A group of 27 art educators and lecturers has launched an unfair dismissal case against the National Gallery in London seeking to be recognised as employees rather than freelancers.The educators, who hope the case will act as a landmark for workers in the gig economy, were dismissed from the gallery last year and informed that they could re-apply for the same positions at reduced pay and terms. The gallery claims that this was done in order to move away from offering ad hoc work to "more secure employment".
However, at a preliminary hearing this week the claimants argued that they were already, in effect, employees of the gallery. They said they were paid through the gallery’s payroll, taxed at source and wore staff passes. They were also expected to attend training and meetings, given access to the staff intranet and subject to regular appraisals.
The claimants said they should have been given consultation rights prior to their dismissal, that the gallery discriminated against members of the group in respect to age, sex and longevity of service, and that they are entitled to retrospective holiday pay.
All of those dismissed had a longstanding relationship with the gallery, having worked there for between 10 to 46 years. The educators worked across the gallery’s public-facing learning programmes, providing guided tours, talks and workshops to visitors, including specialist work with children and people with disabilities.
One of the educators who is bringing a case against the gallery said: “We were always aware that we were being unfairly treated and that we were due more rights, because it was quite apparent to us that our relationship with the National Gallery was as employees rather than freelancers. We had all the hallmarks of employees - paid via payroll, taxed via PAYE, given staff badges, and assessed and trained by the gallery.“Our intention is to get recognition of our role from the sector. There are a lot of educators that have a similar relationship with museums. It could be a landmark case.”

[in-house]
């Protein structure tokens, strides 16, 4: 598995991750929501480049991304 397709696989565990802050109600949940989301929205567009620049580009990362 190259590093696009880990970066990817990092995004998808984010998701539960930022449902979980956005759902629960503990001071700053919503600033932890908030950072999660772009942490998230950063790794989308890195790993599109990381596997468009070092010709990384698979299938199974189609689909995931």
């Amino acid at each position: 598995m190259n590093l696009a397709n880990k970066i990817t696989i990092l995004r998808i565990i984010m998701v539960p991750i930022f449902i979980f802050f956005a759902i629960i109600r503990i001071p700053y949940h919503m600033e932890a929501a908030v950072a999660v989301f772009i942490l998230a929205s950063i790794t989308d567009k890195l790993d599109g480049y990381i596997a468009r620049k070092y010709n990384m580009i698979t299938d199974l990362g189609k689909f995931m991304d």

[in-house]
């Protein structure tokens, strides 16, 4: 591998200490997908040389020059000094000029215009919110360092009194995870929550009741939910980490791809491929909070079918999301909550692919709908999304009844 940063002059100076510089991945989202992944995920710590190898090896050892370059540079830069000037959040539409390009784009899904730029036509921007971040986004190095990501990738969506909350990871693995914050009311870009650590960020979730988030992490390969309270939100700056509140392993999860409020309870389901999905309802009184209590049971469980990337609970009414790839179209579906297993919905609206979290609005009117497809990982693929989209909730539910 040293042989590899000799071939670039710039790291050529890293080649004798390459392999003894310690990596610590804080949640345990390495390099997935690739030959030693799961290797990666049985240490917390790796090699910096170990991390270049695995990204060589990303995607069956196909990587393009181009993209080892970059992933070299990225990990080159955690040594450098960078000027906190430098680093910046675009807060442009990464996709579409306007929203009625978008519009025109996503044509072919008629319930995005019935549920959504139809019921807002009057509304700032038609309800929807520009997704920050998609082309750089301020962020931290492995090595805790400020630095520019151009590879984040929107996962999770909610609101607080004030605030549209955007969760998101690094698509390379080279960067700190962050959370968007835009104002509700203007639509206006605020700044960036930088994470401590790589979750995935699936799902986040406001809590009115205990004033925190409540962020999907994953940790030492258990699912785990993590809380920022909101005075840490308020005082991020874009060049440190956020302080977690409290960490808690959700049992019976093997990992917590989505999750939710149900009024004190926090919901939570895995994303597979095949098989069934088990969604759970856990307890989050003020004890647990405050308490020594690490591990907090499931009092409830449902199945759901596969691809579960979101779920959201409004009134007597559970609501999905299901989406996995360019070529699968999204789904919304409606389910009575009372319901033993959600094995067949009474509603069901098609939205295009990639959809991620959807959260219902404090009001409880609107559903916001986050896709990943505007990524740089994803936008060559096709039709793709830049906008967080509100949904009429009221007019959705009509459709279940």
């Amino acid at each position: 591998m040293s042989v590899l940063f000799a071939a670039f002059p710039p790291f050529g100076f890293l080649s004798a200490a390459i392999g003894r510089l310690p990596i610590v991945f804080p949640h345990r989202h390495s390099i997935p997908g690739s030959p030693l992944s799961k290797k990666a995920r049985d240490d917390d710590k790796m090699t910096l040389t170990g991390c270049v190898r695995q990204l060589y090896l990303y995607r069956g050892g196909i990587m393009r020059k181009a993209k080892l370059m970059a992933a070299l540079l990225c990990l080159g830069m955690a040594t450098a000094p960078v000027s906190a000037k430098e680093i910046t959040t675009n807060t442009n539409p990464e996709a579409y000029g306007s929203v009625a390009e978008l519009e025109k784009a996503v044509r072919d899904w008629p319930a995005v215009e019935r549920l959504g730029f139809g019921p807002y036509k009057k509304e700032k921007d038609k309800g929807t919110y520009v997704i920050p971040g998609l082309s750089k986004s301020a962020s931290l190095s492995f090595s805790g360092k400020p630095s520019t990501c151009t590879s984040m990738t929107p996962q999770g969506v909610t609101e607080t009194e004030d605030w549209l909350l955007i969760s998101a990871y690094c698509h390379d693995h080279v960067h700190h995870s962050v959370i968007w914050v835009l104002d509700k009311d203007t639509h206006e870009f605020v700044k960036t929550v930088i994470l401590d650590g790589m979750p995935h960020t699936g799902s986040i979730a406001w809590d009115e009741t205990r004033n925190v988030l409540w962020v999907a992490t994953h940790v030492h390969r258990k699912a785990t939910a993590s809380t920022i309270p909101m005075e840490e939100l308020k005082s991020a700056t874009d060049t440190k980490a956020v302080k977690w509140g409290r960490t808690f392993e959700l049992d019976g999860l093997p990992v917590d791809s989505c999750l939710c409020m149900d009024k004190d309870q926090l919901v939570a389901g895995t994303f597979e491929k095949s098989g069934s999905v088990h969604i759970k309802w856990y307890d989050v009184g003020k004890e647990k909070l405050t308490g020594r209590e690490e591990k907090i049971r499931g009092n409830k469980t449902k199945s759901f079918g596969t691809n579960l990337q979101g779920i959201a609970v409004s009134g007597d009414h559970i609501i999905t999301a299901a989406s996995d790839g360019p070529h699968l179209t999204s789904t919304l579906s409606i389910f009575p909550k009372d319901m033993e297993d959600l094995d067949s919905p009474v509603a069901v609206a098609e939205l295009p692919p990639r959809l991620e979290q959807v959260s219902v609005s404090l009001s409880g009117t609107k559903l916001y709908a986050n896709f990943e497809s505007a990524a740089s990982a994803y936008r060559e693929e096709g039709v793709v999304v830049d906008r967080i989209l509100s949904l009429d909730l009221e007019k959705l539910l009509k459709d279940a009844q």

The group is crowdfunding its case via the Crowdjustice platform. Its page states: “We are taking a stand against the exploitation of ‘bogus’ self-employment in the arts. We believe in the importance of arts education and believe artists and educators deserve to be valued and treated fairly...
“We have reason to believe the gallery has made deliberate attempts over several years to evade awarding us fair employment status.”
It adds: “This case is significant to those interested in the point of law, fair treatment of workers, the importance of arts education and the behaviour of our publicly-owned and funded cultural organisations.”
A spokeswoman from the National Gallery said: “The gallery has been issued with a number of different claims from a number of freelance workers who have been providing a range of different services for the gallery (and other museums and galleries across London) on an ad hoc basis for a number of years.
“It is our understanding that the claims have arisen out of the gallery's wish to change from offering ad hoc work to offering more secure employment, with additional pension and worker benefits. This change reflects the gallery's strategy to develop our programmes to increasingly reach new audiences and make the most of digital technology to widen our engagement.
“The entire group were consulted for their views together and individually over the change for a period of three months between October 2017 and January 2018. These jobs were offered to all of our existing freelance service providers last year. We still have vacancies which are available, although unfortunately not all of the group have expressed an interest in these.
“The gallery is not yet in receipt of the details of each complaint, but believes that we have acted both lawfully and fairly in changing our service provision to one of secure employment.”
The tribunal is scheduled to take place in November this year.